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'Headteachers, don't let your NQTs burn out'

Leaders need to take steps to ensure new teachers make the best possible start to their careers, argues Michael Green

School leaders need to take care to prevent new teachers from being overloaded, writes Michael Green

Leaders need to take steps to ensure new teachers make the best possible start to their careers, argues Michael Green

Almost every school will have at least one NQT starting this September, so, as a leader, how much thought have you given to your role in not just making this year the best it can be for them, but also in ensuring that these teachers stay in the profession?

Making sure that you have the right support in place can be tricky, but it is vital. More than a quarter of teachers now leave teaching within three years of qualifying, according to statistics from the Department for Education. Excessive workload is constantly cited as one of the key factors in this decision, and that is something school leaders should be able to control.

So, where can you start? The following themes and questions should help.

1. Consider the workload that’s associated with monitoring, support, induction and appraisals

How do you ensure that any monitoring and support as part of the new teacher’s induction and appraisal process is not overly bureaucratic, or focused on the collection of evidence rather than on the development of the teacher?

Have you considered the workload implications of the induction and appraisal process on the mentor as well as the mentee?

2. Help to guide NQTs to manage their expectations

How do you support your teachers to know their limits and not overcommit, both in terms of teaching commitments and extracurricular responsibilities?

How do you manage NQTs’ expectations of themselves and their teaching? And how is this communicated so there is a shared understanding?

3. Provide support and professional development opportunities for NQTs

How do you ensure that mentors and induction tutors have the time, capacity, expertise, knowledge, experience and personal qualities required to provide support?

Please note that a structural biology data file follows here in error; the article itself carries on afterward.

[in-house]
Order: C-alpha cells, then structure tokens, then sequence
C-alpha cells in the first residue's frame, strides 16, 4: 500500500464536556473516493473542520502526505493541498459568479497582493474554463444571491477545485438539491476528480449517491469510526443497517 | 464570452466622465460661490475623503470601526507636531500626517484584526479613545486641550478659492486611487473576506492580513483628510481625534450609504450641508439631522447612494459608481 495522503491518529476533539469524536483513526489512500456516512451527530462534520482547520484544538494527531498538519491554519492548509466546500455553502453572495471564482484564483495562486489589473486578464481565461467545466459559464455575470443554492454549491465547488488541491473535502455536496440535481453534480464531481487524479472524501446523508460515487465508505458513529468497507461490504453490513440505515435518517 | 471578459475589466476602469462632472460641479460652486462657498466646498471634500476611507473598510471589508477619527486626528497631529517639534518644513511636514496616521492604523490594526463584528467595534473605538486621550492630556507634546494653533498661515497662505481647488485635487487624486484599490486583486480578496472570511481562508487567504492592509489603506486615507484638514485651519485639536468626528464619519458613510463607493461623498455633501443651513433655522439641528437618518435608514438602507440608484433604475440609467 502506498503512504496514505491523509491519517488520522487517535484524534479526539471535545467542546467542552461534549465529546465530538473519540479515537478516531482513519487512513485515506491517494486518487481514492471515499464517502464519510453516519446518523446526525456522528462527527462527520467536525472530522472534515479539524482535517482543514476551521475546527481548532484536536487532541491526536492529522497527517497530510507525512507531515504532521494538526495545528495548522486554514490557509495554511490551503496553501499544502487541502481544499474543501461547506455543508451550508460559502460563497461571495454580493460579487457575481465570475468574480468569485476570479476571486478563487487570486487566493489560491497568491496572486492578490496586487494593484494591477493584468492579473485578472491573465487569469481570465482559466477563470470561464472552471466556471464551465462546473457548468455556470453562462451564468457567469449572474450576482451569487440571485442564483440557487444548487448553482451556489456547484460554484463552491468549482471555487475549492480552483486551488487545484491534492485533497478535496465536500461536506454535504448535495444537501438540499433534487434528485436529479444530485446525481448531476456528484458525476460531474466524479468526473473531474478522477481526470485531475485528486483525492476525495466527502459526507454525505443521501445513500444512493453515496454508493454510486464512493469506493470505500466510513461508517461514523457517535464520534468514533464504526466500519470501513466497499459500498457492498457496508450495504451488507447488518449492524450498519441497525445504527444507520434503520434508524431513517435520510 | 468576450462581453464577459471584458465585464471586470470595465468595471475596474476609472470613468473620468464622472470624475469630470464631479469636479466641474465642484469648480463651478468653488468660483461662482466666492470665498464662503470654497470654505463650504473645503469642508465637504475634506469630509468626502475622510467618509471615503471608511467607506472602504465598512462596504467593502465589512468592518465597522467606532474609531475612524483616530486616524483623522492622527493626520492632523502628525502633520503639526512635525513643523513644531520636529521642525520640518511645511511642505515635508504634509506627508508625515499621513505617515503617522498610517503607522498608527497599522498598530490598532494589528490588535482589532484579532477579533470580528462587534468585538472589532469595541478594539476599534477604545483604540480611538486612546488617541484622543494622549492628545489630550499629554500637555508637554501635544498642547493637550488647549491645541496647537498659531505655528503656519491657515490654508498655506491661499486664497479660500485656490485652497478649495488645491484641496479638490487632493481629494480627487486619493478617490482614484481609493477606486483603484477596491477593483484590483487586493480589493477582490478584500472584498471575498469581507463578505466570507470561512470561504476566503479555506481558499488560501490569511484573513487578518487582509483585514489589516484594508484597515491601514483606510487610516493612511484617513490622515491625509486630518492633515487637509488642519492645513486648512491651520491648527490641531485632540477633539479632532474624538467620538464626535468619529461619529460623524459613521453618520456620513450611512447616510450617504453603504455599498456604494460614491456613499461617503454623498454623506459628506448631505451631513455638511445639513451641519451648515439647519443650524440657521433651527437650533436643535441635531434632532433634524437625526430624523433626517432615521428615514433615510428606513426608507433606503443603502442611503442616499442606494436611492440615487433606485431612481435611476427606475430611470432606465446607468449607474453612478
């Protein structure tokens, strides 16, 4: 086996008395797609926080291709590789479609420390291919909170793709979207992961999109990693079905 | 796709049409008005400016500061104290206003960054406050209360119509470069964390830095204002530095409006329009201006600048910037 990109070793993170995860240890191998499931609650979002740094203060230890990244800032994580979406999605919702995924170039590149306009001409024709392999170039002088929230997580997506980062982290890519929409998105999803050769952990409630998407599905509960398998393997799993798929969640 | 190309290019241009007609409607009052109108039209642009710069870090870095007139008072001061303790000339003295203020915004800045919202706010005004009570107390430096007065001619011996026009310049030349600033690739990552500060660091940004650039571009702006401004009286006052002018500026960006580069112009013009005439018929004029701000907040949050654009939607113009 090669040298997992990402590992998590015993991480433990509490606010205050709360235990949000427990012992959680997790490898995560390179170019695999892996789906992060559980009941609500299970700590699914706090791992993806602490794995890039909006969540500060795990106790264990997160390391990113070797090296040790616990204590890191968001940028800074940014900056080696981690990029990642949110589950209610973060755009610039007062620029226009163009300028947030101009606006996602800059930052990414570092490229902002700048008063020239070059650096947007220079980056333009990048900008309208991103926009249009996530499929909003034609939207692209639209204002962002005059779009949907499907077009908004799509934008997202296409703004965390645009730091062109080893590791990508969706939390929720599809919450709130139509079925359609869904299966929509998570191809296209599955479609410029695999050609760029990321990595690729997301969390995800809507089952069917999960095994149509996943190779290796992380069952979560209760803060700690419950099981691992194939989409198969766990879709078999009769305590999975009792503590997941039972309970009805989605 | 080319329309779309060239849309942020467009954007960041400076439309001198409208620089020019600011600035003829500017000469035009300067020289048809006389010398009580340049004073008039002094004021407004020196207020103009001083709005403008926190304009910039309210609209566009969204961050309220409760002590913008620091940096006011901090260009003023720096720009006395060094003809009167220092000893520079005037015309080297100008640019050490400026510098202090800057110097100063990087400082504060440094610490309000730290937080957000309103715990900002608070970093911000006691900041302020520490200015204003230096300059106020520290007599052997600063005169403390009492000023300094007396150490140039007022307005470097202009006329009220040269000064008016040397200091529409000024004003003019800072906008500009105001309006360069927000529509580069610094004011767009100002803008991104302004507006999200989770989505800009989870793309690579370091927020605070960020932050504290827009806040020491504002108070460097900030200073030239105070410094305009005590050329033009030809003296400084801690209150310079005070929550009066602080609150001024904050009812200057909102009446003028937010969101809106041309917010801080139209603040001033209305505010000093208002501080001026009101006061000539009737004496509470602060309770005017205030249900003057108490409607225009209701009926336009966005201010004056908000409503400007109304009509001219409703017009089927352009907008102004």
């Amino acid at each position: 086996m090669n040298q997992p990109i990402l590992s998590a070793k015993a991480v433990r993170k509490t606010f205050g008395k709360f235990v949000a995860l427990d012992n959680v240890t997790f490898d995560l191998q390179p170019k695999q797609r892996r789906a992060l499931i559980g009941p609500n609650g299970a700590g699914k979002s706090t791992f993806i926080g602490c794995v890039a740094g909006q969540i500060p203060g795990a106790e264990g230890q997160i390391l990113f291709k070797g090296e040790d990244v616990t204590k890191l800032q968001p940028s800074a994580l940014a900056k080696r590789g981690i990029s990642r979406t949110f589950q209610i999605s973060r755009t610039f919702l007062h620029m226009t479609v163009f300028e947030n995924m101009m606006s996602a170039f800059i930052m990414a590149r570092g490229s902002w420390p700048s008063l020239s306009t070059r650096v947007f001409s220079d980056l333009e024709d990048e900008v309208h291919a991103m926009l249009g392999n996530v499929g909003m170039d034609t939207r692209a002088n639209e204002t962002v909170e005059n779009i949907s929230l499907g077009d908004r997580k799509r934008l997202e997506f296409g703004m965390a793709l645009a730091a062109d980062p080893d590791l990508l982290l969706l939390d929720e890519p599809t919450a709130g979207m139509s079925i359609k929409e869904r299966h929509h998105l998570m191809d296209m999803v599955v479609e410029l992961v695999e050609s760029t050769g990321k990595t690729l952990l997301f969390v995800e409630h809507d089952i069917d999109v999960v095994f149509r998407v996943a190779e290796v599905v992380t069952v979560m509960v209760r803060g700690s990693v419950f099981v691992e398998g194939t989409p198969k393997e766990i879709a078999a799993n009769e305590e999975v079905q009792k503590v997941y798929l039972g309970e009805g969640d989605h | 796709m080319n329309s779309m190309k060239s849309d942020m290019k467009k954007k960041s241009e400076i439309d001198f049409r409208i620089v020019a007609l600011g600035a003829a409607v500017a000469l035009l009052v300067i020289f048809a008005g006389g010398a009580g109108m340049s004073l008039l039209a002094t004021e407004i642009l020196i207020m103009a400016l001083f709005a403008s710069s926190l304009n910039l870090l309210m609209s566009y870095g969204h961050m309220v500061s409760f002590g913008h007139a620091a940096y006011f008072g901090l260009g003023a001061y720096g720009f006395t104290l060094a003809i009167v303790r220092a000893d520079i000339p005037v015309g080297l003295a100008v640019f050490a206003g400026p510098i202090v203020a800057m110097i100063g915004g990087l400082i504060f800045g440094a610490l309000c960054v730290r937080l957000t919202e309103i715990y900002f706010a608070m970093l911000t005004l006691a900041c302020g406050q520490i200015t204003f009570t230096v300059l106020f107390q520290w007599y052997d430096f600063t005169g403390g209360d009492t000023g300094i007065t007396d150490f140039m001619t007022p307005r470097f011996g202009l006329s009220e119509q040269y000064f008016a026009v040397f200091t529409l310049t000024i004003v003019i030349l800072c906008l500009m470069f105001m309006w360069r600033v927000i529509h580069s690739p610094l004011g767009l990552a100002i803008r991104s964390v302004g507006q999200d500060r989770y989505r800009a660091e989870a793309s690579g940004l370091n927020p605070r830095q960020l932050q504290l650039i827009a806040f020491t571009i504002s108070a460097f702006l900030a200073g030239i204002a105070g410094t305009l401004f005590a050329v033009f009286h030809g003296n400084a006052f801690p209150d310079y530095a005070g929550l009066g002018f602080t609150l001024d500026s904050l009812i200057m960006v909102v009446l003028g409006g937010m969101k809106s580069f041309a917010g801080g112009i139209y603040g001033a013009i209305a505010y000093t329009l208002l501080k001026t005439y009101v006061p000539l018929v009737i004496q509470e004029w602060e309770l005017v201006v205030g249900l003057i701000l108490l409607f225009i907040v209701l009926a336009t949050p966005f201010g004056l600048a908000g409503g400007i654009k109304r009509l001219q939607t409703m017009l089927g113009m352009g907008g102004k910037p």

How are you building on your NQTs’ "initial" training with further professional development opportunities?

4. Review your current support structures

How do you provide opportunities for teachers – especially NQTs – to tell you what would help them in relation to their workload and wellbeing?

How do you ensure that the support structures that you put in place for NQTs are sustainable and do not place additional strain on other colleagues?

How do you help teachers to collaborate, both within and across schools? What networks are available to them?

5. Support transition points

How do you support NQTs who are making the transition from trainee to qualified teacher, particularly in regard to the potential increase in workload?

What support do you put in place for teachers in the early stages of their career who may have taken on additional responsibilities or have expressed an interest in doing so?

Michael Green is head of strategic partnerships education at the University of Greenwich. He has also been seconded to the Department for Education as an adviser on teacher workload in ITE. He tweets @Michael_s_Green

This article is adapted from a version that appeared in the 7 September issue of Tes. To read the full article, pick up a copy of Tes from your local newsagent, or subscribe to read online.

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